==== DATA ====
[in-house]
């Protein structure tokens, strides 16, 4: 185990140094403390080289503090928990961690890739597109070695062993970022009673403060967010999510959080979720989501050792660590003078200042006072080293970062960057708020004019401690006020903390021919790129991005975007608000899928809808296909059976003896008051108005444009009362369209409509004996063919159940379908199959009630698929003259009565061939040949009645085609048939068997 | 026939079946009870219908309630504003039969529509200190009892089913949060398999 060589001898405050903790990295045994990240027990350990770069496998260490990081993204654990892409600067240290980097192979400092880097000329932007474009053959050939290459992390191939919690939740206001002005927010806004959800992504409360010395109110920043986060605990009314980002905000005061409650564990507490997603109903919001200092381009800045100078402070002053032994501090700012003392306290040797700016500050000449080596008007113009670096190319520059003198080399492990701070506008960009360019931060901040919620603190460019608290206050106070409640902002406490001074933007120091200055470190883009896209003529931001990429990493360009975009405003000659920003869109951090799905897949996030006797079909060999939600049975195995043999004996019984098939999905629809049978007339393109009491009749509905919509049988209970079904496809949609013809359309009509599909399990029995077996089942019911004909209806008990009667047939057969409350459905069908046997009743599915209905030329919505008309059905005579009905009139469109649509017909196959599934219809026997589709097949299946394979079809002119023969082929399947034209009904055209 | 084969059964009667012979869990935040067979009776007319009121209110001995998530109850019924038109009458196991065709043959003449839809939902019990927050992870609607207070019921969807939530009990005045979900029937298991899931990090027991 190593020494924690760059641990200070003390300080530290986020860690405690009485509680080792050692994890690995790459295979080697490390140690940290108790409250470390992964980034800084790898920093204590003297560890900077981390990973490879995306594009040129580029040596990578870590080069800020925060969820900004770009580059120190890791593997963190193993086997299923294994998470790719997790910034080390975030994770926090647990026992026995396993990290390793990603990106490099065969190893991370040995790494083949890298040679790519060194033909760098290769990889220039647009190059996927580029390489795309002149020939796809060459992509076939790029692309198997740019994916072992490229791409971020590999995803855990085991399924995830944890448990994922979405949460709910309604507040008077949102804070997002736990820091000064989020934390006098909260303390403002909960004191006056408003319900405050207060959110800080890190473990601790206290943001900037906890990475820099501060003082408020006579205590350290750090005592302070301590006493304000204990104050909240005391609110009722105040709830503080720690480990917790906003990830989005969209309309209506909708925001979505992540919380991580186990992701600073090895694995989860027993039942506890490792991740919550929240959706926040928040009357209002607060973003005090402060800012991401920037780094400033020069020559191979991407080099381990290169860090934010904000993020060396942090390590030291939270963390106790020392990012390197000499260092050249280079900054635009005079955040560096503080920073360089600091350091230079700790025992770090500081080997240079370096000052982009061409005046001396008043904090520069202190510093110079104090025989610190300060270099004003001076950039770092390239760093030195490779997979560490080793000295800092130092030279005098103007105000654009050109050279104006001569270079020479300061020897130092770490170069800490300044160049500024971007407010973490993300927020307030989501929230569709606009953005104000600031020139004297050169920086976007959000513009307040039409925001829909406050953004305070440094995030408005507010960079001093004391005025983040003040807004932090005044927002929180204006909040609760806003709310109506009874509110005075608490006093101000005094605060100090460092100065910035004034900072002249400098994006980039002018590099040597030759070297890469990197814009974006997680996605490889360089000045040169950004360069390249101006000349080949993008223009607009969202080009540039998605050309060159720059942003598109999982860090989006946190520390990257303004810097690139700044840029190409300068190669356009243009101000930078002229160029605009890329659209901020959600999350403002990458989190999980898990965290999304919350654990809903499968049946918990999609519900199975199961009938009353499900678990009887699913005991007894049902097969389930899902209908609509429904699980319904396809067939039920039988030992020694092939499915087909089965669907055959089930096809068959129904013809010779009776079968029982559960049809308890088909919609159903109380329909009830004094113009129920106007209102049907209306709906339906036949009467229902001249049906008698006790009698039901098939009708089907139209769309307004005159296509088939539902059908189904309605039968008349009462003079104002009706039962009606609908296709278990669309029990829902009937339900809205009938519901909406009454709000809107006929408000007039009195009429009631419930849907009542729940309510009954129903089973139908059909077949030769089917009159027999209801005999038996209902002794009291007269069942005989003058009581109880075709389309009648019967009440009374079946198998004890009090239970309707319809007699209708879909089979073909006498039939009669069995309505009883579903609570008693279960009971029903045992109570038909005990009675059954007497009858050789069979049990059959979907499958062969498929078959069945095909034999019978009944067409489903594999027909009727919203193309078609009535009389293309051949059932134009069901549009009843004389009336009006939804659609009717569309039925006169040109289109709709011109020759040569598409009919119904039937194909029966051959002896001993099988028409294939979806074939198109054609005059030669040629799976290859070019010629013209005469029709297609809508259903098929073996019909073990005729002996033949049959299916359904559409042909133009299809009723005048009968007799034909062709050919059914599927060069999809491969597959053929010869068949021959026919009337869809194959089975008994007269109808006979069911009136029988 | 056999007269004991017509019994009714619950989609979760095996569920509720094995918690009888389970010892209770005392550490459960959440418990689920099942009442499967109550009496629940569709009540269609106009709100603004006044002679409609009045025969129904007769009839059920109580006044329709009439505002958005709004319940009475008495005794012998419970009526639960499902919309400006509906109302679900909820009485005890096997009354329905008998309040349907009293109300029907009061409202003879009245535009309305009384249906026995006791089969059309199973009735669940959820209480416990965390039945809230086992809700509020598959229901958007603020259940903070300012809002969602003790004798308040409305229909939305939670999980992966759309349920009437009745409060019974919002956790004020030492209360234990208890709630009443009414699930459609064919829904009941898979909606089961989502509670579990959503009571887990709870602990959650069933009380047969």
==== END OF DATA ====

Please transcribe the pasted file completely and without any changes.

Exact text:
[in-house]
């Protein structure tokens, strides 16, 4: 185990140094403390080289503090928990961690890739597109070695062993970022009673403060967010999510959080979720989501050792660590003078200042006072080293970062960057708020004019401690006020903390021919790129991005975007608000899928809808296909059976003896008051108005444009009362369209409509004996063919159940379908199959009630698929003259009565061939040949009645085609048939068997 | 026939079946009870219908309630504003039969529509200190009892089913949060398999 060589001898405050903790990295045994990240027990350990770069496998260490990081993204654990892409600067240290980097192979400092880097000329932007474009053959050939290459992390191939919690939740206001002005927010806004959800992504409360010395109110920043986060605990009314980002905000005061409650564990507490997603109903919001200092381009800045100078402070002053032994501090700012003392306290040797700016500050000449080596008007113009670096190319520059003198080399492990701070506008960009360019931060901040919620603190460019608290206050106070409640902002406490001074933007120091200055470190883009896209003529931001990429990493360009975009405003000659920003869109951090799905897949996030006797079909060999939600049975195995043999004996019984098939999905629809049978007339393109009491009749509905919509049988209970079904496809949609013809359309009509599909399990029995077996089942019911004909209806008990009667047939057969409350459905069908046997009743599915209905030329919505008309059905005579009905009139469109649509017909196959599934219809026997589709097949299946394979079809002119023969082929399947034209009904055209 | 084969059964009667012979869990935040067979009776007319009121209110001995998530109850019924038109009458196991065709043959003449839809939902019990927050992870609607207070019921969807939530009990005045979900029937298991899931990090027991 190593020494924690760059641990200070003390300080530290986020860690405690009485509680080792050692994890690995790459295979080697490390140690940290108790409250470390992964980034800084790898920093204590003297560890900077981390990973490879995306594009040129580029040596990578870590080069800020925060969820900004770009580059120190890791593997963190193993086997299923294994998470790719997790910034080390975030994770926090647990026992026995396993990290390793990603990106490099065969190893991370040995790494083949890298040679790519060194033909760098290769990889220039647009190059996927580029390489795309002149020939796809060459992509076939790029692309198997740019994916072992490229791409971020590999995803855990085991399924995830944890448990994922979405949460709910309604507040008077949102804070997002736990820091000064989020934390006098909260303390403002909960004191006056408003319900405050207060959110800080890190473990601790206290943001900037906890990475820099501060003082408020006579205590350290750090005592302070301590006493304000204990104050909240005391609110009722105040709830503080720690480990917790906003990830989005969209309309209506909708925001979505992540919380991580186990992701600073090895694995989860027993039942506890490792991740919550929240959706926040928040009357209002607060973003005090402060800012991401920037780094400033020069020559191979991407080099381990290169860090934010904000993020060396942090390590030291939270963390106790020392990012390197000499260092050249280079900054635009005079955040560096503080920073360089600091350091230079700790025992770090500081080997240079370096000052982009061409005046001396008043904090520069202190510093110079104090025989610190300060270099004003001076950039770092390239760093030195490779997979560490080793000295800092130092030279005098103007105000654009050109050279104006001569270079020479300061020897130092770490170069800490300044160049500024971007407010973490993300927020307030989501929230569709606009953005104000600031020139004297050169920086976007959000513009307040039409925001829909406050953004305070440094995030408005507010960079001093004391005025983040003040807004932090005044927002929180204006909040609760806003709310109506009874509110005075608490006093101000005094605060100090460092100065910035004034900072002249400098994006980039002018590099040597030759070297890469990197814009974006997680996605490889360089000045040169950004360069390249101006000349080949993008223009607009969202080009540039998605050309060159720059942003598109999982860090989006946190520390990257303004810097690139700044840029190409300068190669356009243009101000930078002229160029605009890329659209901020959600999350403002990458989190999980898990965290999304919350654990809903499968049946918990999609519900199975199961009938009353499900678990009887699913005991007894049902097969389930899902209908609509429904699980319904396809067939039920039988030992020694092939499915087909089965669907055959089930096809068959129904013809010779009776079968029982559960049809308890088909919609159903109380329909009830004094113009129920106007209102049907209306709906339906036949009467229902001249049906008698006790009698039901098939009708089907139209769309307004005159296509088939539902059908189904309605039968008349009462003079104002009706039962009606609908296709278990669309029990829902009937339900809205009938519901909406009454709000809107006929408000007039009195009429009631419930849907009542729940309510009954129903089973139908059909077949030769089917009159027999209801005999038996209902002794009291007269069942005989003058009581109880075709389309009648019967009440009374079946198998004890009090239970309707319809007699209708879909089979073909006498039939009669069995309505009883579903609570008693279960009971029903045992109570038909005990009675059954007497009858050789069979049990059959979907499958062969498929078959069945095909034999019978009944067409489903594999027909009727919203193309078609009535009389293309051949059932134009069901549009009843004389009336009006939804659609009717569309039925006169040109289109709709011109020759040569598409009919119904039937194909029966051959002896001993099988028409294939979806074939198109054609005059030669040629799976290859070019010629013209005469029709297609809508259903098929073996019909073990005729002996033949049959299916359904559409042909133009299809009723005048009968007799034909062709050919059914599927060069999809491969597959053929010869068949021959026919009337869809194959089975008994007269109808006979069911009136029988 | 056999007269004991017509019994009714619950989609979760095996569920509720094995918690009888389970010892209770005392550490459960959440418990689920099942009442499967109550009496629940569709009540269609106009709100603004006044002679409609009045025969129904007769009839059920109580006044329709009439505002958005709004319940009475008495005794012998419970009526639960499902919309400006509906109302679900909820009485005890096997009354329905008998309040349907009293109300029907009061409202003879009245535009309305009384249906026995006791089969059309199973009735669940959820209480416990965390039945809230086992809700509020598959229901958007603020259940903070300012809002969602003790004798308040409305229909939305939670999980992966759309349920009437009745409060019974919002956790004020030492209360234990208890709630009443009414699930459609064919829904009941898979909606089961989502509670579990959503009571887990709870602990959650069933009380047969």